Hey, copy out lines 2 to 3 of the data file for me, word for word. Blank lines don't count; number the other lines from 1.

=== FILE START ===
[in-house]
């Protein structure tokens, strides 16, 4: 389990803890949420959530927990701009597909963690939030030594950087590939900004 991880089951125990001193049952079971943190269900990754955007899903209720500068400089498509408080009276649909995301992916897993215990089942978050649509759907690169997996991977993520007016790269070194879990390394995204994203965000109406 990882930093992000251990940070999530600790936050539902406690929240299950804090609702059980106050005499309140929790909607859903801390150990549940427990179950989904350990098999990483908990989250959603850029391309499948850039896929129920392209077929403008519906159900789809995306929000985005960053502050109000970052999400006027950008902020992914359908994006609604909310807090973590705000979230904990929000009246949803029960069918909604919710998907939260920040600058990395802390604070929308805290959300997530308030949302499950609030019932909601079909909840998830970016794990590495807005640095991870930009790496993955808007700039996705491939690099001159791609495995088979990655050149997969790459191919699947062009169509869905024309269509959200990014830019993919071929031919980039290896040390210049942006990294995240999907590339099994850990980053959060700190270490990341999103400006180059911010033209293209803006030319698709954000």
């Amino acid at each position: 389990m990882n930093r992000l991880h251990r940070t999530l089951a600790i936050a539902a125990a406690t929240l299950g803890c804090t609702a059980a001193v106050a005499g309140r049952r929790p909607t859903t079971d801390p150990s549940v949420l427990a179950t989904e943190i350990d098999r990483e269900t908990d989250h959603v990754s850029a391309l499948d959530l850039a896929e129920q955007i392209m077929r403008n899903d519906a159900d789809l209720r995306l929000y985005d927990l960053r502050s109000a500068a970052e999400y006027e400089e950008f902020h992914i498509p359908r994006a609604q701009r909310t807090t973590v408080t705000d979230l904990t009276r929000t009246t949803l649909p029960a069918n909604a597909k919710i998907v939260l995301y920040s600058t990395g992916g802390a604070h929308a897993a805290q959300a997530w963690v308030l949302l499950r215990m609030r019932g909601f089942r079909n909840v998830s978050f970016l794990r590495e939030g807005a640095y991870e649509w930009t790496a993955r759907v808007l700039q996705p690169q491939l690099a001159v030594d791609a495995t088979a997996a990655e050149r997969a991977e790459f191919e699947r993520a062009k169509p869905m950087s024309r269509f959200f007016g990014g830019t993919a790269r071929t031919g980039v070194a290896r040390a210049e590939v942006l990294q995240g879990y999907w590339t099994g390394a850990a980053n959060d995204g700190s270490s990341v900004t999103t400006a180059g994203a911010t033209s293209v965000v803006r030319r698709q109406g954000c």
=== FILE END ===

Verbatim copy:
């Protein structure tokens, strides 16, 4: 389990803890949420959530927990701009597909963690939030030594950087590939900004 991880089951125990001193049952079971943190269900990754955007899903209720500068400089498509408080009276649909995301992916897993215990089942978050649509759907690169997996991977993520007016790269070194879990390394995204994203965000109406 990882930093992000251990940070999530600790936050539902406690929240299950804090609702059980106050005499309140929790909607859903801390150990549940427990179950989904350990098999990483908990989250959603850029391309499948850039896929129920392209077929403008519906159900789809995306929000985005960053502050109000970052999400006027950008902020992914359908994006609604909310807090973590705000979230904990929000009246949803029960069918909604919710998907939260920040600058990395802390604070929308805290959300997530308030949302499950609030019932909601079909909840998830970016794990590495807005640095991870930009790496993955808007700039996705491939690099001159791609495995088979990655050149997969790459191919699947062009169509869905024309269509959200990014830019993919071929031919980039290896040390210049942006990294995240999907590339099994850990980053959060700190270490990341999103400006180059911010033209293209803006030319698709954000």
């Amino acid at each position: 389990m990882n930093r992000l991880h251990r940070t999530l089951a600790i936050a539902a125990a406690t929240l299950g803890c804090t609702a059980a001193v106050a005499g309140r049952r929790p909607t859903t079971d801390p150990s549940v949420l427990a179950t989904e943190i350990d098999r990483e269900t908990d989250h959603v990754s850029a391309l499948d959530l850039a896929e129920q955007i392209m077929r403008n899903d519906a159900d789809l209720r995306l929000y985005d927990l960053r502050s109000a500068a970052e999400y006027e400089e950008f902020h992914i498509p359908r994006a609604q701009r909310t807090t973590v408080t705000d979230l904990t009276r929000t009246t949803l649909p029960a069918n909604a597909k919710i998907v939260l995301y920040s600058t990395g992916g802390a604070h929308a897993a805290q959300a997530w963690v308030l949302l499950r215990m609030r019932g909601f089942r079909n909840v998830s978050f970016l794990r590495e939030g807005a640095y991870e649509w930009t790496a993955r759907v808007l700039q996705p690169q491939l690099a001159v030594d791609a495995t088979a997996a990655e050149r997969a991977e790459f191919e699947r993520a062009k169509p869905m950087s024309r269509f959200f007016g990014g830019t993919a790269r071929t031919g980039v070194a290896r040390a210049e590939v942006l990294q995240g879990y999907w590339t099994g390394a850990a980053n959060d995204g700190s270490s990341v900004t999103t400006a180059g994203a911010t033209s293209v965000v803006r030319r698709q109406g954000c």